An Examination of Collaboration in High-Technology New Product Development Processes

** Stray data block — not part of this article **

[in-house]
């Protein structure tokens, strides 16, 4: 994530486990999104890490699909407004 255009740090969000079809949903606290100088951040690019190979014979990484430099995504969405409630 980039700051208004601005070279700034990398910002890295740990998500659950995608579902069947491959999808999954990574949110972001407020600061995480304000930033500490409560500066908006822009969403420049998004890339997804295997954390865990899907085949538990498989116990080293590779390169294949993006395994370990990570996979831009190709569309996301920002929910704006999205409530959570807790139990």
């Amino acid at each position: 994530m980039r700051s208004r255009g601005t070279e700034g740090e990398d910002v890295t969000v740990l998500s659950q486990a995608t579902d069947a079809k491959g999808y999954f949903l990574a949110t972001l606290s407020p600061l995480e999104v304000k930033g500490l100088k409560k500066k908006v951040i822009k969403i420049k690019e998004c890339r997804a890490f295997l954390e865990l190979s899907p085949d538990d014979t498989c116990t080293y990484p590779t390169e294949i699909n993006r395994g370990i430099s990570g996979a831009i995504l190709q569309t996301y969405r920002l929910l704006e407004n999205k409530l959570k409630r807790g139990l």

For more than a decade, researchers have explored the benefits of eliminating organizational boundaries between participants in the new product development (NPD) process. In turn, companies have revamped their NPD processes and organizational structures to deploy cross-functional teams. These efforts toward interfunctional integration have produced a more responsive NPD process, but they don't represent the endgame in the quest for more effective NPD. What's next after the interfunctional walls come down? Pointing out that many high-tech firms have already taken such steps as integrating customers and suppliers into the NPD process, Avan Jassawalla and Hemant Sashittal suggest that such firms need to go beyond integration and start thinking in terms of collaboration. Using information from a study of 10 high-tech industrial firms, they identify factors that seem to increase cross-functional collaboration in NPD, and they develop a conceptual framework that relates those factors to the level of cross-functional collaboration achieved in the NPD process. Compared to integration, collaboration is described as a more complex, higher intensity cross-functional linkage. In addition to high levels of integration, their definition of cross-functional collaboration includes the sense of an equal stake in NPD outcomes, the absence of hidden agendas, and a willingness on the part of participants to understand and accept differences while remaining focused on the organization's common objectives. Collaboration also involves synergy2014that is, the NPD outcomes exceed the sum of the capabilities of the individual participants in the NPD process. Their framework suggests that structural mechanisms such as cross-functional teams can provide significant increases in NPD-related interfunctional integration. However, high levels of integration do not necessarily equate to high levels of collaboration. Characteristics of the organization and the participants also affect the level of collaboration. For example, achieving a high level of collaboration depends on participants who contribute an openness to change, a willingness to cooperate, and a high level of trust. Their framework also points to key organizational factors that affect the level of collaboration2014for example, the priority that senior management gives to NPD and the level of autonomy afforded to participants in the NPD process.